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  1. #1
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    KoleGear Pressurized packs

    Hey Guys,
    My name is Chris and I am with Kole'Gear waistpacks and backpacks. We are a new company just trying to get our product out there so everyone can see how much better pressurized hydration is then the traditional "suck" or sip method for hydration packs right now. We have a website with some basic info at www.kolegear.com. Its a new pressurized pack that uses a whole new method that is not currently on the market. Instead of using air to pressurize our water we use something much simpler, a balloon. A food grade natural rubber latex balloon bladder is inflated with water with the included pump and creates that pressure naturally from the balloon stretching out to fill with liquid. No sloshing, or sucking for water. "DONT SUCK" as we like to say around here. Feel free to check us out and give us any feedback you have.

  2. #2
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    Interesting idea. what happens if the latex ballon fails can it still operate like a traditional hydration pack?

  3. #3
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    Ok, tell me what's wrong here, but when I'm wearing my pack, it's strapped down and I'm riding, my pack is pressurized and the moment I bite down on the valve, water comes out on its own.

  4. #4
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    IF the balloon fails you will need something to contain the water. Replacement rubber latex balloons will be sold separately. However we have put the balloons through rigurous testing and they hold up quite well. They are made of a thick and strong rubber latex. It would take over inflation and or a puncture to guarantee failure.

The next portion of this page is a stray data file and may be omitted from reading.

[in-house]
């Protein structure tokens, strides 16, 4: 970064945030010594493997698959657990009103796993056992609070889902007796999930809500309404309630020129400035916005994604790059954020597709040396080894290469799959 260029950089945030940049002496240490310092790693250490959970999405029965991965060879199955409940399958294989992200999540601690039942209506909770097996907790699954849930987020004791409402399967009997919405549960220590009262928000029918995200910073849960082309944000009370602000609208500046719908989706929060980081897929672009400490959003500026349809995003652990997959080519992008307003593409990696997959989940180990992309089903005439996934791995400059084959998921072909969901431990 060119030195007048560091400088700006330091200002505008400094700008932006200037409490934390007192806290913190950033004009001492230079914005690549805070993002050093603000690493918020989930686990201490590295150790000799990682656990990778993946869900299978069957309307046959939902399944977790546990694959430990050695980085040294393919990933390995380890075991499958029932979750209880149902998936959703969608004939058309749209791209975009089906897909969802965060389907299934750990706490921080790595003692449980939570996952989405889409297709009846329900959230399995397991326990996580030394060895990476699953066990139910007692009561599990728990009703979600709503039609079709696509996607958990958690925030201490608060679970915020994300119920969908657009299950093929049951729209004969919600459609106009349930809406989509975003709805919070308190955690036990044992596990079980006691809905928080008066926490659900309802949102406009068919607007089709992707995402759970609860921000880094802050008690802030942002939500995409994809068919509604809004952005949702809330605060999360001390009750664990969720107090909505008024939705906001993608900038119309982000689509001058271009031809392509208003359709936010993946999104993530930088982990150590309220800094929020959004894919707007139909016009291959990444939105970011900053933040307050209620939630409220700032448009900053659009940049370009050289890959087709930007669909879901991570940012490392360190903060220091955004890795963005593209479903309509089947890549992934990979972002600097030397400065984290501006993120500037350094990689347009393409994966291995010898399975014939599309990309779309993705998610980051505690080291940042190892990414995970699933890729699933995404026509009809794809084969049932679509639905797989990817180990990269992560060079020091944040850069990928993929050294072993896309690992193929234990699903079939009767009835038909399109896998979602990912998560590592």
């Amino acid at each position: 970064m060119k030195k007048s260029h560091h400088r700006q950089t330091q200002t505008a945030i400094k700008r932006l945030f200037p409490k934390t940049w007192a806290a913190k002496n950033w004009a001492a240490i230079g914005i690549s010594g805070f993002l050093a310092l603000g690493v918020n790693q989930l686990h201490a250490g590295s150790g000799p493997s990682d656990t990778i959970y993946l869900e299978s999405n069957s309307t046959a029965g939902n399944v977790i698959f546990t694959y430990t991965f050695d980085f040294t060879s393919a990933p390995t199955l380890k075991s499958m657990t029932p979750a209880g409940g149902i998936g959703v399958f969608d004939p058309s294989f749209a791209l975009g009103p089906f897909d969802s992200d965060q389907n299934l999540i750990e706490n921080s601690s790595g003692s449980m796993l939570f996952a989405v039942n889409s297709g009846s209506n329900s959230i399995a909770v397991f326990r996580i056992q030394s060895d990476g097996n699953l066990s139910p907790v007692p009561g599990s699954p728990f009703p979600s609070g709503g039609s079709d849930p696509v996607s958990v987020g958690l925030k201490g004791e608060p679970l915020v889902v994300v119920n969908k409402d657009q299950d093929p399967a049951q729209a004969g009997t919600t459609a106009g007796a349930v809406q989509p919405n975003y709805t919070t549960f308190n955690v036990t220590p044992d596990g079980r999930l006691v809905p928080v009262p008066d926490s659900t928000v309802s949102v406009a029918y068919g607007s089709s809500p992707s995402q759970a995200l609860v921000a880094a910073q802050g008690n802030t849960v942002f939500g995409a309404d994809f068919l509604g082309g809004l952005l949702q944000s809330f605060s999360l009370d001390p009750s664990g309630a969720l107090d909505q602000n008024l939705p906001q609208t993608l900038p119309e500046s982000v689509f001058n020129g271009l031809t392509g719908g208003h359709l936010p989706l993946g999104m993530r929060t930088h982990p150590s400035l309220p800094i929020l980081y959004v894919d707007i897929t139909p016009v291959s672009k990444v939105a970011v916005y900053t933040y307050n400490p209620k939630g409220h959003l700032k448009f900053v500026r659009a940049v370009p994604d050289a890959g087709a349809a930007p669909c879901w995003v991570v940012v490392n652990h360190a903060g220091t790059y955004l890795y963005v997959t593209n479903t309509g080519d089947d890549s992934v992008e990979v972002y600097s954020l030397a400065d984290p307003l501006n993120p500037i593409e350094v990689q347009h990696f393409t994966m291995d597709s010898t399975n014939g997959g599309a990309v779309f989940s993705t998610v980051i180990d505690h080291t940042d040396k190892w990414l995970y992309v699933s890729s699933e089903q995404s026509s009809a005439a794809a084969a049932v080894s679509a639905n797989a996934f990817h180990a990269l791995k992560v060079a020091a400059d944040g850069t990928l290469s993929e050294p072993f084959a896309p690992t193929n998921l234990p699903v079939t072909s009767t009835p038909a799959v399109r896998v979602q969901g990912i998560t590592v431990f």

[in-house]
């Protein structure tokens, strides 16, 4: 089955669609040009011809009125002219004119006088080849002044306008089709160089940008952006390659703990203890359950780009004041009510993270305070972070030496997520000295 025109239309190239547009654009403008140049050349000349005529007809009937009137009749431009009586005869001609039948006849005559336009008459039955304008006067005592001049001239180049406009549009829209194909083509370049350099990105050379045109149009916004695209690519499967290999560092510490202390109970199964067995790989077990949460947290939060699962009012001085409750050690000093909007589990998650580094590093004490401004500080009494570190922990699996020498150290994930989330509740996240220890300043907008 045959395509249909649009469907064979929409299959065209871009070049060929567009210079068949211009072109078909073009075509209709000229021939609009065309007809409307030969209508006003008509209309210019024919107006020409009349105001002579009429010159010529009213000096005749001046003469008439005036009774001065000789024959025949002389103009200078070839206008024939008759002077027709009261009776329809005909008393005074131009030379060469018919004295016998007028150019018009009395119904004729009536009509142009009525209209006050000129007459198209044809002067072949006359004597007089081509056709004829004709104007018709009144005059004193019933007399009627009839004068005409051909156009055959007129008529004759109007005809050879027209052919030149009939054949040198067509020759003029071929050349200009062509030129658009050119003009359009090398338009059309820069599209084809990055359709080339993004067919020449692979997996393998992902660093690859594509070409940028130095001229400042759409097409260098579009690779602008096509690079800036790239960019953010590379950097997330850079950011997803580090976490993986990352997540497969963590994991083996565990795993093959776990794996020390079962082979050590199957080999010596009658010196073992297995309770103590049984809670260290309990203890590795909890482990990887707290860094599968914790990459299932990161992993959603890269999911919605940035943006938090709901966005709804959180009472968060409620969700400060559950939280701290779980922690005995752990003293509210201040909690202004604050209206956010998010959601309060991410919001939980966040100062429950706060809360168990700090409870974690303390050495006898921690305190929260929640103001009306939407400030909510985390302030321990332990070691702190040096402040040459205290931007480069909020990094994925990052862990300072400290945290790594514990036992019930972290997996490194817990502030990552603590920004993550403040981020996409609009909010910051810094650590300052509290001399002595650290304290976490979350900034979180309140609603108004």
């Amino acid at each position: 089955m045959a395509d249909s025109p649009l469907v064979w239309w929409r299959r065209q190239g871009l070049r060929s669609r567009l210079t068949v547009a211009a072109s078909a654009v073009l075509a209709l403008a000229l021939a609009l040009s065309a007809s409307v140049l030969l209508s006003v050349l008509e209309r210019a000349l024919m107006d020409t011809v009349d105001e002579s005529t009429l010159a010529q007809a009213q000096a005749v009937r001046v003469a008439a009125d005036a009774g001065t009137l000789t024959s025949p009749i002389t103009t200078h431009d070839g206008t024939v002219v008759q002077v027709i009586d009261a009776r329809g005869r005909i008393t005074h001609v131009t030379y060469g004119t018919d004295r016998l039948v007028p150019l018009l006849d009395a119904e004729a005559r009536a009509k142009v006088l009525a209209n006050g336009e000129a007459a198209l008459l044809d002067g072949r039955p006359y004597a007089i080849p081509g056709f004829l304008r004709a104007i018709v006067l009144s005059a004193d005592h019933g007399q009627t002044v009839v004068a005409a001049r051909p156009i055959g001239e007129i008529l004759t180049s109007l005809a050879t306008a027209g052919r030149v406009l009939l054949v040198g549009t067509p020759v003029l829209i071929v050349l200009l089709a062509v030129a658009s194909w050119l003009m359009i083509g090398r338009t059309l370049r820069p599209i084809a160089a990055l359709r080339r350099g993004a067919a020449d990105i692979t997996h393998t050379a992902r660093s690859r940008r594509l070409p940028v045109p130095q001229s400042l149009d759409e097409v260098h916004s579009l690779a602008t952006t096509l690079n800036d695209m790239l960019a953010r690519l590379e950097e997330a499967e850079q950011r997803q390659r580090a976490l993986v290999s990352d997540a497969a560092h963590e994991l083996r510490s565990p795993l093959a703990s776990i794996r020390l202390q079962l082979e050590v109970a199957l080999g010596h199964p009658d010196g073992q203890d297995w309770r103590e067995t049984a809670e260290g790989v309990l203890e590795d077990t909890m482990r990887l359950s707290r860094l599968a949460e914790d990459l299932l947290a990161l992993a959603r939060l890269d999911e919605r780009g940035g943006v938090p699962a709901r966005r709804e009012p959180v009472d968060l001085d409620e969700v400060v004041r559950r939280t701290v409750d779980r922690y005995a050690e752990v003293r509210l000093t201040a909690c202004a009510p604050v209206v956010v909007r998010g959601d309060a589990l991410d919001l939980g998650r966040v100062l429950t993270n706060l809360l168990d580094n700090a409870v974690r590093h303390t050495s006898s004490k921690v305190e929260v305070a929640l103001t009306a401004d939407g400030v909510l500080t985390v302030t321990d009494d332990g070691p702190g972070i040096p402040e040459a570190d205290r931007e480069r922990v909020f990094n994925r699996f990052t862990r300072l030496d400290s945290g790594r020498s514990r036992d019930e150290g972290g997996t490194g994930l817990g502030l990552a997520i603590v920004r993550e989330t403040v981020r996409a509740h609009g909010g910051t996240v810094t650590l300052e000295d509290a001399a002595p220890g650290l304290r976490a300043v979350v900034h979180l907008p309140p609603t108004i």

Im not sure what other pack you might have that is pressurized but the common camelbak requires that you "sip", or basically suck the water from the reservoir. Kole'Gear is far different from that in that no sucking is required at all.

  5. #5
    PCC
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    In a recent thread about a product that places the water bladder under the seatpost there were a number of posts about folks who crashed with their hydration packs on and that the bladder cushioned their impact with the ground. How would your latex rubber bladder handle this, especially if it were filled to capacity?

    It would seem to me that the latex rubber bladder would not last as long as a plastic bladder like the ones that Camelbak uses.

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    Im not sure what other pack you might have that is pressurized but the common camelbak requires that you "sip", or basically suck the water from the reservoir. Kole'Gear is far different from that in that no sucking is required at all.
    It's this that leads me to believe you guys aren't even in the biking world and just saw someone using a product, or read the word "sip" in an ad, and decided to make a solution to a problem that doesn't exist.